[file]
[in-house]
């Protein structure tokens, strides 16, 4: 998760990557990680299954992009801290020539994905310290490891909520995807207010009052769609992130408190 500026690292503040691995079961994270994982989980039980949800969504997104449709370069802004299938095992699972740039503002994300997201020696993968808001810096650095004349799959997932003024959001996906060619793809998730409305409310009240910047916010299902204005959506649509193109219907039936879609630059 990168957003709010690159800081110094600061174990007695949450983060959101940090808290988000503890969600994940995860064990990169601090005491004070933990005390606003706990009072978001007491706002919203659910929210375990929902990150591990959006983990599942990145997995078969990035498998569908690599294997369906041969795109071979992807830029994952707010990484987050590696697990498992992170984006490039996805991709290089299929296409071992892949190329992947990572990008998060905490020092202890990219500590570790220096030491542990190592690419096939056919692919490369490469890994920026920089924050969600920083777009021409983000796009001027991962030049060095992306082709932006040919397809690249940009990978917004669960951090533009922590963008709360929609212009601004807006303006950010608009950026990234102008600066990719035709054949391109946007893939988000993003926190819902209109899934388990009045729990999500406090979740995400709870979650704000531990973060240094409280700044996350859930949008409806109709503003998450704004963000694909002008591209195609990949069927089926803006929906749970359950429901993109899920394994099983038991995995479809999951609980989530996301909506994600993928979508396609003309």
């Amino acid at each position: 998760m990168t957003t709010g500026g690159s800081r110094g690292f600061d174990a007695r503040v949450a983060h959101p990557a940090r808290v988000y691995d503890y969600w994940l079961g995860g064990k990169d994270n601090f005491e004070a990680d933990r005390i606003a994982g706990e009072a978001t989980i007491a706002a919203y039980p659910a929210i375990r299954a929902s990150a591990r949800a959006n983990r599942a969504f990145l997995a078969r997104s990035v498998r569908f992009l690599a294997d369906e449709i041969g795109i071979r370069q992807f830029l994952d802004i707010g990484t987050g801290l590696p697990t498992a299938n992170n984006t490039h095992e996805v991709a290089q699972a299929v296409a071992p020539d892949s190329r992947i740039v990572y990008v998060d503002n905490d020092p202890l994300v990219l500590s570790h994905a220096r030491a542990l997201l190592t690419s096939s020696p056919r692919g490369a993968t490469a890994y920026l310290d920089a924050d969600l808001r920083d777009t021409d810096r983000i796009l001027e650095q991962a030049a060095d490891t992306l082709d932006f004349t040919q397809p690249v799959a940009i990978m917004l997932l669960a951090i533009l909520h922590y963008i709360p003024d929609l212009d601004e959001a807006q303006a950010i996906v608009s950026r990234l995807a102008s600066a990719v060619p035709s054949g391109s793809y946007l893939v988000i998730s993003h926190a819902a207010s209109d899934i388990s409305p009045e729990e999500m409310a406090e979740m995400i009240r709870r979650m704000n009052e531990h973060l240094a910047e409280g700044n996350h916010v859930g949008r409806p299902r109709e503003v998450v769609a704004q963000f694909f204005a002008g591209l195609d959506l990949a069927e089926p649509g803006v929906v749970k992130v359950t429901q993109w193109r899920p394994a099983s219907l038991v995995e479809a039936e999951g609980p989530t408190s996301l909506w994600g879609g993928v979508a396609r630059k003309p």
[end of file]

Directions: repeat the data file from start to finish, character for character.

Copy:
[in-house]
């Protein structure tokens, strides 16, 4: 998760990557990680299954992009801290020539994905310290490891909520995807207010009052769609992130408190 500026690292503040691995079961994270994982989980039980949800969504997104449709370069802004299938095992699972740039503002994300997201020696993968808001810096650095004349799959997932003024959001996906060619793809998730409305409310009240910047916010299902204005959506649509193109219907039936879609630059 990168957003709010690159800081110094600061174990007695949450983060959101940090808290988000503890969600994940995860064990990169601090005491004070933990005390606003706990009072978001007491706002919203659910929210375990929902990150591990959006983990599942990145997995078969990035498998569908690599294997369906041969795109071979992807830029994952707010990484987050590696697990498992992170984006490039996805991709290089299929296409071992892949190329992947990572990008998060905490020092202890990219500590570790220096030491542990190592690419096939056919692919490369490469890994920026920089924050969600920083777009021409983000796009001027991962030049060095992306082709932006040919397809690249940009990978917004669960951090533009922590963008709360929609212009601004807006303006950010608009950026990234102008600066990719035709054949391109946007893939988000993003926190819902209109899934388990009045729990999500406090979740995400709870979650704000531990973060240094409280700044996350859930949008409806109709503003998450704004963000694909002008591209195609990949069927089926803006929906749970359950429901993109899920394994099983038991995995479809999951609980989530996301909506994600993928979508396609003309």
């Amino acid at each position: 998760m990168t957003t709010g500026g690159s800081r110094g690292f600061d174990a007695r503040v949450a983060h959101p990557a940090r808290v988000y691995d503890y969600w994940l079961g995860g064990k990169d994270n601090f005491e004070a990680d933990r005390i606003a994982g706990e009072a978001t989980i007491a706002a919203y039980p659910a929210i375990r299954a929902s990150a591990r949800a959006n983990r599942a969504f990145l997995a078969r997104s990035v498998r569908f992009l690599a294997d369906e449709i041969g795109i071979r370069q992807f830029l994952d802004i707010g990484t987050g801290l590696p697990t498992a299938n992170n984006t490039h095992e996805v991709a290089q699972a299929v296409a071992p020539d892949s190329r992947i740039v990572y990008v998060d503002n905490d020092p202890l994300v990219l500590s570790h994905a220096r030491a542990l997201l190592t690419s096939s020696p056919r692919g490369a993968t490469a890994y920026l310290d920089a924050d969600l808001r920083d777009t021409d810096r983000i796009l001027e650095q991962a030049a060095d490891t992306l082709d932006f004349t040919q397809p690249v799959a940009i990978m917004l997932l669960a951090i533009l909520h922590y963008i709360p003024d929609l212009d601004e959001a807006q303006a950010i996906v608009s950026r990234l995807a102008s600066a990719v060619p035709s054949g391109s793809y946007l893939v988000i998730s993003h926190a819902a207010s209109d899934i388990s409305p009045e729990e999500m409310a406090e979740m995400i009240r709870r979650m704000n009052e531990h973060l240094a910047e409280g700044n996350h916010v859930g949008r409806p299902r109709e503003v998450v769609a704004q963000f694909f204005a002008g591209l195609d959506l990949a069927e089926p649509g803006v929906v749970k992130v359950t429901q993109w193109r899920p394994a099983s219907l038991v995995e479809a039936e999951g609980p989530t408190s996301l909506w994600g879609g993928v979508a396609r630059k003309p």